CHUCK RAGAN Till Midnight (SideOneDummy) Gainesville, FL

COO & HOWL Tooth Cambridge, MA (Self-released)

Over his twenty-year career, Chuck Ragan has blazed a trail between hardcore and folk music, uniting two genres that don’t often play nicely together. On Till Midnight, Ragan walks the thin line between punk and alt-country like it’s a tightrope. The sound is progressive and modern, but it will still tug at the heartstrings of nostalgic country fans, and a lot of punk rockers as well… He leads the album with a Springsteen-sized emotionality that demands attention. His voice is raspy, well-worn, anything but weak, and he sings with brutal honesty (emphasis on the “brutal”). Tension builds as we realize that Ragan could push the band over the edge into a punkrock frenzy at any moment.

Tooth a mighty fine piece of work. The album sports a lot of banjo, guitar and even some messy vocals. This is what makes the album so attractive; there are some big genre shifts in the middle of such a short record. Above all, this album continues to showcase Coo & Howl’s diversity as a band. Their ability to produce such an array of tracks on the same release speaks to their abilities as musicians and artists. Tooth is perfect for the summer, so be sure to grab it soon.

Produced by Christopher Thorn Mastered by Mark Chalecki Follow on Twitter @ChuckRagan

Mixed and Mastered by Nick Zampiello at New Alliance East Follow online at Hannah Lowry

Eric Wolff

QUICK Here you’ll find the best new music our writers have been digging this past month. For full reviews and to stream tracks and videos from the artists featured on these pages, please head to Enjoy! EDWARD DAVID ANDERSON Lies & Wishes Chicago, IL (The Royal Potato Family) A decagon of morning-after emotion, this debut LP is a juxtaposition of warm-hearted openness and biting self-doubt as Anderson tackles love, loss, consolation and all the other ups and downs of the marriage plot…As the record dotes along, Anderson pulls from the pockets of country, blues and Americana, each track capturing a different musical hue as the genres shift, exposing blurry musical gradients and Anderson’s dynamic skill set. Concordantly, the lyrical content shifts for each variation in the gamut, with the musically lush and decorated tracks featuring esoteric cues and metaphors… Recorded & Engineered by Wil Reeves in Columbia, MO Mixed by Colin Sipos at Earhole Studios, Chicago Mastered by John Baldwin in Nashville, TN Follow on Twitter @royalpotato Taylor Haag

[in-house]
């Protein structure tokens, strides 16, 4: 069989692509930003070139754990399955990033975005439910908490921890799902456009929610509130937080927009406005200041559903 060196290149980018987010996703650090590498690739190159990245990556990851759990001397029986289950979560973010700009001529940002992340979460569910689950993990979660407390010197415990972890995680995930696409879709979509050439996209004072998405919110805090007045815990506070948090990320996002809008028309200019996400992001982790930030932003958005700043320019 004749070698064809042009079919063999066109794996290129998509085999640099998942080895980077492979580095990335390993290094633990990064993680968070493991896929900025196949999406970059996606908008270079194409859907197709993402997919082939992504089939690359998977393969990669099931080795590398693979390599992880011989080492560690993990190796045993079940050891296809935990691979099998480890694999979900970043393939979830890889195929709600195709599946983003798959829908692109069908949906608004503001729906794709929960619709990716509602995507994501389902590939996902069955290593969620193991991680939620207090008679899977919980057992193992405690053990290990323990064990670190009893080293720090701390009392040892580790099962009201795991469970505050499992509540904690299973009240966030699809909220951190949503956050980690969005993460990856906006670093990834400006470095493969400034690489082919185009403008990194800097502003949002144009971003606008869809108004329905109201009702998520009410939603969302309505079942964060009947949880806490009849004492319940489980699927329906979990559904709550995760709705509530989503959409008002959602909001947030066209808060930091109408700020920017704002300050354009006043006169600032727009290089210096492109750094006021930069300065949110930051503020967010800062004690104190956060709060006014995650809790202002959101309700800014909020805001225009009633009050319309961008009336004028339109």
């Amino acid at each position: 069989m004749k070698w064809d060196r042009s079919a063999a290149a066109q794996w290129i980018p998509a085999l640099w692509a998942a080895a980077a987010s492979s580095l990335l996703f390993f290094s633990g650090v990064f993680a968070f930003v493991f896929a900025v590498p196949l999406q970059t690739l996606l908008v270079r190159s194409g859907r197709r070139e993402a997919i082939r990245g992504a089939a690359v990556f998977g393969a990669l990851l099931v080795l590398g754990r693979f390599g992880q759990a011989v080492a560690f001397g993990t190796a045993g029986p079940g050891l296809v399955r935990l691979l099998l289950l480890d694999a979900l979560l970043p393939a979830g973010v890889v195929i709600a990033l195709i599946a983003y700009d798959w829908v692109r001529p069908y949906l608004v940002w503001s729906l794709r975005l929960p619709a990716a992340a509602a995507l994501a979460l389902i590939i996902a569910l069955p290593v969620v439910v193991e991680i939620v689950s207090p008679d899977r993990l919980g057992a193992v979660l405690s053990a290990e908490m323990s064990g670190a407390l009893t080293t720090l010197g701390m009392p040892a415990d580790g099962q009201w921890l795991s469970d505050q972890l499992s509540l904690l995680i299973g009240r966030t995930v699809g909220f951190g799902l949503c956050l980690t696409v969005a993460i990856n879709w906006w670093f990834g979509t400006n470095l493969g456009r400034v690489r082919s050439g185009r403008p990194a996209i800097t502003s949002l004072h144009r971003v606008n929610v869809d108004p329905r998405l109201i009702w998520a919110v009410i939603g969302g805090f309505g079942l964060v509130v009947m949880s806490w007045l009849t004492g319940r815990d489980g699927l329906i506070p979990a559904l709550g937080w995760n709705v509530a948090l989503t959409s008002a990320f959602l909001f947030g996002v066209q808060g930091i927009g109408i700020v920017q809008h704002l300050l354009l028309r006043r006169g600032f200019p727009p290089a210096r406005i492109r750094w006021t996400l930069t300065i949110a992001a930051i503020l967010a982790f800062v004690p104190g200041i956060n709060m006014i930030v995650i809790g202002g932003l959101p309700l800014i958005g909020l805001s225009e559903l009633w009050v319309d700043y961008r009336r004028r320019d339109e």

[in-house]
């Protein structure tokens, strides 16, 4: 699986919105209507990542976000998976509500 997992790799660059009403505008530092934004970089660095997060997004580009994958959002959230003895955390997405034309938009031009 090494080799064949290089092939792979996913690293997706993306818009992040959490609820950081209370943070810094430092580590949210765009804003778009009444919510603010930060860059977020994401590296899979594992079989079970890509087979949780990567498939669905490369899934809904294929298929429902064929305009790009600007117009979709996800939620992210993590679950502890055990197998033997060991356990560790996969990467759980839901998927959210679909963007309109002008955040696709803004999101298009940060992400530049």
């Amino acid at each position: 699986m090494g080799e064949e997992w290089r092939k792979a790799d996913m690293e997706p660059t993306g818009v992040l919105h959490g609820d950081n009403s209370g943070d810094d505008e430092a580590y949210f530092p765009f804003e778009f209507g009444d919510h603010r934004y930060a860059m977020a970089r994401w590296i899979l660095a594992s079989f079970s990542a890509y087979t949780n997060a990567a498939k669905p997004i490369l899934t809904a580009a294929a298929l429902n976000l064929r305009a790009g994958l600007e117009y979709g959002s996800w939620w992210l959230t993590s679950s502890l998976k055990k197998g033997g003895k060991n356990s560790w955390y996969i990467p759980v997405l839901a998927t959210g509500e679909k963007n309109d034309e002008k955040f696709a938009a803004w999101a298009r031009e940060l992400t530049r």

HALLELUJAH THE HILLS Have You Ever Done Something Evil? Boston, MA (Reverse The Tape Decks) Once again, HTH have created a sweeping and dynamic album that encompasses their wealth of talent. The new LP is an explosive and surprising endeavor complete with expansive compositions and introspective subject matter…Each track provides something new creating an engaging and captivating energy. As it progresses with swellingcrescendosanddeterminedchordprogressions, layers of texture and instrumentation create a complex and surprising journey…Solitary voices are matched by earnest and multi-vocal choruses as inspiring horn sections respond to reverberating guitar chords. There is no predetermined path, but rather a voluminous and exciting journey driven by creativity and heartfelt lyricism. Recorded at 1809 Studios, Macedon, NY Produced by Dave Drago and the band Mixed & Mastered at Machines with Magnets, Pawtucket, RI Follow on Twitter @JahHills Vanessa Bennett

THE HORDE & THE HAREM Fairweather Friends Seattle, WA (Marmoset) Fairweather Friends is an album that reminded me of just about every Seattle band I could think of, until I heard Hanna Stevens’ vocals in the mix; she brings a whole new level to the group’s sound, adding depth to an already impressive lineup. The record features a very pure sound; there is hardly any noise or distortion to muddy up the LP. This leaves the tracks with a lofty, airy texture… Overall, Fairweather Friends should have a place on your shelf this summer. It will keep you light and happy in the sun, around the lake or wherever else you may find yourself this season… Mixed by Dave Middleton & Sam Eliot Mastered by Chris Vita Follow on Twitter @thathmusic Hannah Lowry

Texan Kaela Sinclair has a voice that will melt you like butter. One minute into her debut LP and it becomes abundantly clear why this is one of the best albums to emerge from North Texas, or anywhere for that matter…Artfully perfect in its production, Sun & Mirror transports you to a land of enchantment, especially on songs like “Without” and “Better.” Spanning across time, Sinclair throws it back to the ’70s (“Coral Castles”) and also shows us a glimpse of the future (“Original Sin”)…This album has the right blend of incredible songwriting, expressive vocals, and amazing production…Sun & Mirror is really something special. Produced by McKenzie Smith and Kaela Sinclair Engineered by Jordan Martin Mastered by Kim Rosen at Knack Mastering Follow on Twitter @kaelasinclair Lesley Daunt